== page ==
Having the proper adjustments made when they’re needed is the best way to get started off on the right foot with a new guitar.

Is it worth getting a cheap guitar setup

Yes, in fact it is arguably more important to setup a cheap guitar correctly as they are often less precise.

The lack in precision means any minor shift or overlooked area during manufacturing can lead to a more noticeable problem than if you had the same issues with a high end guitar.

For example, the truss rod may not be as high quality on a cheap guitar. This means that your neck adjustments may need to be performed more often.

Further, when the truss rod is out of alignment, it will have a greater impact on the action of the strings.

This can also be said about many of the other areas a guitar setup will cover.

It may seem silly to pay the cost of a guitar setup on a cheap guitar, but any problems will be more apparent and problematic on a cheap guitar.

Every guitar needs a regular setup, even cheap ones.

How long should a guitar setup take?

A guitar setup should only take about an hour. It may take longer if the guitar has concerning problems, is unusually dirty or needs extra attention.

If a guitar setup take longer than a couple hour there is likely a larger issue and should proceed with caution.

Most reputable shops can perform a complete setup in about an hours time.

What does a full guitar setup include

cost to setup guitar

A full guitar setup should include:

  • Full guitar inspection (including electronics)
  • Cleaning
  • Tightening any lose hardware
  • Polishing metal parts and frets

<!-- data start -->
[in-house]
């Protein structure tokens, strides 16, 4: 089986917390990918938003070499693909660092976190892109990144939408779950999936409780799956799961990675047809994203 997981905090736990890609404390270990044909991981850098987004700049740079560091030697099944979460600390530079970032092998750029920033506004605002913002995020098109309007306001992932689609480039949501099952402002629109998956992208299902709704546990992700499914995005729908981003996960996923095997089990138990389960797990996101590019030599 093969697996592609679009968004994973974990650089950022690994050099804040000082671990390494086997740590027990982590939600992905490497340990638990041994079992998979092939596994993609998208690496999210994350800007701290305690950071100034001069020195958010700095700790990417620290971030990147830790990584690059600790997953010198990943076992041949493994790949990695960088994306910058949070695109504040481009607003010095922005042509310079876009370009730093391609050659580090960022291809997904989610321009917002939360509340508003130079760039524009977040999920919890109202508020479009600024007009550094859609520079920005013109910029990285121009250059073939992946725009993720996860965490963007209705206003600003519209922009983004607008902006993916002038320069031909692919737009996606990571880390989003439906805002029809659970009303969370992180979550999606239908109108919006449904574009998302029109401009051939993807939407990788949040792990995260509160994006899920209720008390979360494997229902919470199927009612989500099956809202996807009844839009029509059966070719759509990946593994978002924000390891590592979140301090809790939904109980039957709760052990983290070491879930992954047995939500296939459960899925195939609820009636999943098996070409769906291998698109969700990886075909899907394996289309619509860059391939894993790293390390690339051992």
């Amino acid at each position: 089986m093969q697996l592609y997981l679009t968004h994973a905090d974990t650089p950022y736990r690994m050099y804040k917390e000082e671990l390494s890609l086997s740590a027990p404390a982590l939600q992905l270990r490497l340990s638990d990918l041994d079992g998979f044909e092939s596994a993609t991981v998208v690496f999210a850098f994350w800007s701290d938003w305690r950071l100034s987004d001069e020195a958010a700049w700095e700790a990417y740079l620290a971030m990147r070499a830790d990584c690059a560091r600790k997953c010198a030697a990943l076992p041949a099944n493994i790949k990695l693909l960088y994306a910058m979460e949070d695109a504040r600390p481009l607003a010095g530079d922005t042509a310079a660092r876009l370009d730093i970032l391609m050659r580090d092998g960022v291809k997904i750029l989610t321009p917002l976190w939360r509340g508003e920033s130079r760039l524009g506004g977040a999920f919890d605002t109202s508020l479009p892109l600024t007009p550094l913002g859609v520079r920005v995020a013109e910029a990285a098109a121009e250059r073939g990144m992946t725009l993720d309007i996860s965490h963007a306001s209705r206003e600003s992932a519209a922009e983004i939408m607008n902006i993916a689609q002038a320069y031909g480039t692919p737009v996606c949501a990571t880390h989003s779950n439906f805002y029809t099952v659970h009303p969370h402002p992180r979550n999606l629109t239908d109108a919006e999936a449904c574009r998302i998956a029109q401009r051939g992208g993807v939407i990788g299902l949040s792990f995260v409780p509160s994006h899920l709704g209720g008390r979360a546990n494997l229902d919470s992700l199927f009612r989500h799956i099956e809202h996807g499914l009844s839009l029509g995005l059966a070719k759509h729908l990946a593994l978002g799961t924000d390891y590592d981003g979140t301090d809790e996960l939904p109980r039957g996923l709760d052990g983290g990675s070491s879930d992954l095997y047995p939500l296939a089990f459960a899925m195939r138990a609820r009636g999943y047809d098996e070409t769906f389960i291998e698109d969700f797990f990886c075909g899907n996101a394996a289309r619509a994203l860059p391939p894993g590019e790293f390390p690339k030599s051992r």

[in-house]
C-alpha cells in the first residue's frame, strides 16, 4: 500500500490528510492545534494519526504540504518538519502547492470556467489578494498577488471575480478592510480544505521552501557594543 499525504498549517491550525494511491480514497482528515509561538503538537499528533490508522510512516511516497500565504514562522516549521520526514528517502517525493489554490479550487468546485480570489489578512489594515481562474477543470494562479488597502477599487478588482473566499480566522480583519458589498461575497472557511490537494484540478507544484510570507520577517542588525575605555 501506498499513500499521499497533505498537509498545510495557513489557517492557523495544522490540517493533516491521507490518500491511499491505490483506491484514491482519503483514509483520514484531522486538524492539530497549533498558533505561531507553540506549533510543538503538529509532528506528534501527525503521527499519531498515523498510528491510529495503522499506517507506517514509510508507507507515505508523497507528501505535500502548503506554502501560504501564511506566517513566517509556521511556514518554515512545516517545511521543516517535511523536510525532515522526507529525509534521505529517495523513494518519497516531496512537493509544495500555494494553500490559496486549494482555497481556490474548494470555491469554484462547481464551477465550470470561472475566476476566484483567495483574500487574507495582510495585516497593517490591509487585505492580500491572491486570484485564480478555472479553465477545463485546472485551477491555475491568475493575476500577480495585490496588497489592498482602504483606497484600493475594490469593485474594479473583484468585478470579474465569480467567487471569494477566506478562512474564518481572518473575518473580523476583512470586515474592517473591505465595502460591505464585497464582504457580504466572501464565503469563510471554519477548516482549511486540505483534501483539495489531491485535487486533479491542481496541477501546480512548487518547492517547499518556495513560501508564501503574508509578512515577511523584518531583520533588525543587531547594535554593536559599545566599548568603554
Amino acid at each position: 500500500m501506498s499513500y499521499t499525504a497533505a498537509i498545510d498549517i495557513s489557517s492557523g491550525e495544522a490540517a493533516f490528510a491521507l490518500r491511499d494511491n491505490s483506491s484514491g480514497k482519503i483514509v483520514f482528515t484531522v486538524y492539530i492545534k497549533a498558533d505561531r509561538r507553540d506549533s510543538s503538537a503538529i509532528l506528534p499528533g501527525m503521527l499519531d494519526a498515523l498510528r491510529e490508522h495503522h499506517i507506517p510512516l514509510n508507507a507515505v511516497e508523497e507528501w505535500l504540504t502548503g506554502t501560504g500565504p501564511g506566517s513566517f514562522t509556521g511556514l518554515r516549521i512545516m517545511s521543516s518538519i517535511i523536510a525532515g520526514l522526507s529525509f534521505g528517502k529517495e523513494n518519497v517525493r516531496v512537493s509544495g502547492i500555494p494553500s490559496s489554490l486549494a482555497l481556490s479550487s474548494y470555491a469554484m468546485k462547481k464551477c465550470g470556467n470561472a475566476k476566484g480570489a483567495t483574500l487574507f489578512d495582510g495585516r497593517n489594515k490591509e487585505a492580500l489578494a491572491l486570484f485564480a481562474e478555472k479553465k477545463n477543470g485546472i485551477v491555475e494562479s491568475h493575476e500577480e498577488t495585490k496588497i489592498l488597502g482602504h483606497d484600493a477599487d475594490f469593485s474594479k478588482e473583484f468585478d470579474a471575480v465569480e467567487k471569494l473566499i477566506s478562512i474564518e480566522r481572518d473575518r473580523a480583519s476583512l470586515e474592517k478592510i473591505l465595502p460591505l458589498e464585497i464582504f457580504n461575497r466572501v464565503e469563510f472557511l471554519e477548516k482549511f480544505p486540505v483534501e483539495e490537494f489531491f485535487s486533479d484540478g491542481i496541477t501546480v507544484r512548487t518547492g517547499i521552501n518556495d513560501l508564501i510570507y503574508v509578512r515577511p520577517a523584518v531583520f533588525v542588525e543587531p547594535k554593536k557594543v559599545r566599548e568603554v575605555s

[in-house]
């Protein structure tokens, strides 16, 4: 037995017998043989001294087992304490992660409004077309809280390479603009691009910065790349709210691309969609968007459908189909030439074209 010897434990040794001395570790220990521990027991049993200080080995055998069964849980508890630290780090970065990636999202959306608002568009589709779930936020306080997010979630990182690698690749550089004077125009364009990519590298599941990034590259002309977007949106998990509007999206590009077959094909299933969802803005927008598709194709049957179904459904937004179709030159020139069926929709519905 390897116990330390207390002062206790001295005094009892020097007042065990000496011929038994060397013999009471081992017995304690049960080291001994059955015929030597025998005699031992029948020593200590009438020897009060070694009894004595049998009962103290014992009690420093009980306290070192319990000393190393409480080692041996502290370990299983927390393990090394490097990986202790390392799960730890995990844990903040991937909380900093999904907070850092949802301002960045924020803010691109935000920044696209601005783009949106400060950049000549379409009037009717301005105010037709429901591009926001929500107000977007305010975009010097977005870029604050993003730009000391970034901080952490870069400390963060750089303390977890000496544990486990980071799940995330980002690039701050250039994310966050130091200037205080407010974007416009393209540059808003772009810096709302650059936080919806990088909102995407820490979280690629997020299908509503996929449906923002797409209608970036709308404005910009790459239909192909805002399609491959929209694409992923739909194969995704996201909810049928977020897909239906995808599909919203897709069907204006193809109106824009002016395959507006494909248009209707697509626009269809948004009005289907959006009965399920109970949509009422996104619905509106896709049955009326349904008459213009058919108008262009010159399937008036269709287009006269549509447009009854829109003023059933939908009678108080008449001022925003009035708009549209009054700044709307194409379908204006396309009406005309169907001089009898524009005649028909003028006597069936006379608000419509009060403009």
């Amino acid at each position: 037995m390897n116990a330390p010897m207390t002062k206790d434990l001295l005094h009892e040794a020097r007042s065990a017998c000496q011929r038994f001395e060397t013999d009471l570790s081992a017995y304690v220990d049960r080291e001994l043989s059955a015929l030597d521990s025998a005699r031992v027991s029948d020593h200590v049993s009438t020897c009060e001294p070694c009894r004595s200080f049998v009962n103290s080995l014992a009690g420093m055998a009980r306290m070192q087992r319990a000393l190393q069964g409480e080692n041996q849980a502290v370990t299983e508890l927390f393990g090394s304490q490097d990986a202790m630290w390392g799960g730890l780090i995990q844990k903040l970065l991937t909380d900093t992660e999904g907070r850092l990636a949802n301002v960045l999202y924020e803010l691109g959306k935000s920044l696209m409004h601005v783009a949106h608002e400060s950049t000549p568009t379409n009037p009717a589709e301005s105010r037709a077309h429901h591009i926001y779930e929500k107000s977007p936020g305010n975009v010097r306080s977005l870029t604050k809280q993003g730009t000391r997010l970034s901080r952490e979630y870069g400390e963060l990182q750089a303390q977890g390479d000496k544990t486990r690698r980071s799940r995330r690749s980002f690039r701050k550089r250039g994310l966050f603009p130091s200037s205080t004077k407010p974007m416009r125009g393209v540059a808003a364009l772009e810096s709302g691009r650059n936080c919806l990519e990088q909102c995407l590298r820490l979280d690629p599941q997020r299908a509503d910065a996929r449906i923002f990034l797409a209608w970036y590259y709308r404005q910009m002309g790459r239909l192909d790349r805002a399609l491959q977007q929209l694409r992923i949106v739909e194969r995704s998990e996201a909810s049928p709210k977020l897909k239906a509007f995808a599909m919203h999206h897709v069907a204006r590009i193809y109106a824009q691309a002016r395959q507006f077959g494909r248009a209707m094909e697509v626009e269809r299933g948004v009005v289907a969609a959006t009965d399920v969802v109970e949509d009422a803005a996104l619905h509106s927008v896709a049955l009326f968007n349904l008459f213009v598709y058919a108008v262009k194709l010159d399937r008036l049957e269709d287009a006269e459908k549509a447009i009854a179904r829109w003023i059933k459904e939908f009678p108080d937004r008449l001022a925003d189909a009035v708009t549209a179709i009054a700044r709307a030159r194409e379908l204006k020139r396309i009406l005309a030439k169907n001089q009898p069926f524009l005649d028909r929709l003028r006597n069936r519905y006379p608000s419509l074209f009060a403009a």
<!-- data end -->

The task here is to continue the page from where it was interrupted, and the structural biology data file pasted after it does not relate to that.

• setting/adjustment of action
  • Intonation check
  • Nut check

If you’re also getting new strings, which a setup would be an ideal time to change them, the setup should put them on and ensure they are stretched and settled.

Guitar setups may include more steps and check depending on where you bring your guitar, however, this is a basic list of what you should expect as a minimum.

You also should only have one price to pick from, there shouldn’t be tiers of setups you can choose from.

For example, you shouldn’t be able to choose from a “basic setup” or upgrade to the “complete or premium setup” for more money.

In my opinion, that screams “We want more money from unaware novices”.

It shouldn’t be all that difficult to find a reputable shop or artisan luthier to perform a total setup for your guitar.

Again the cost of a guitar setup should not run you more than fifty bucks. If you pay a little extra they’ll likely have no problem with you watching and maybe even explaining as they do the setup.

A guitar setup is an important part of maintenance, whether it is for cheap guitar or high end guitar.

A guitar setup doesn’t necessarily have to be performed by a professional. I do recommend at least watching a pro do it once (in person) before you tackle the task yourself.

However, if you’d like to look into guitar setups to save you the cost of having it done by a tech, here’s a little guide on truss rod adjustments, which is probably the hardest part of a guitar setup.

And the video to go with it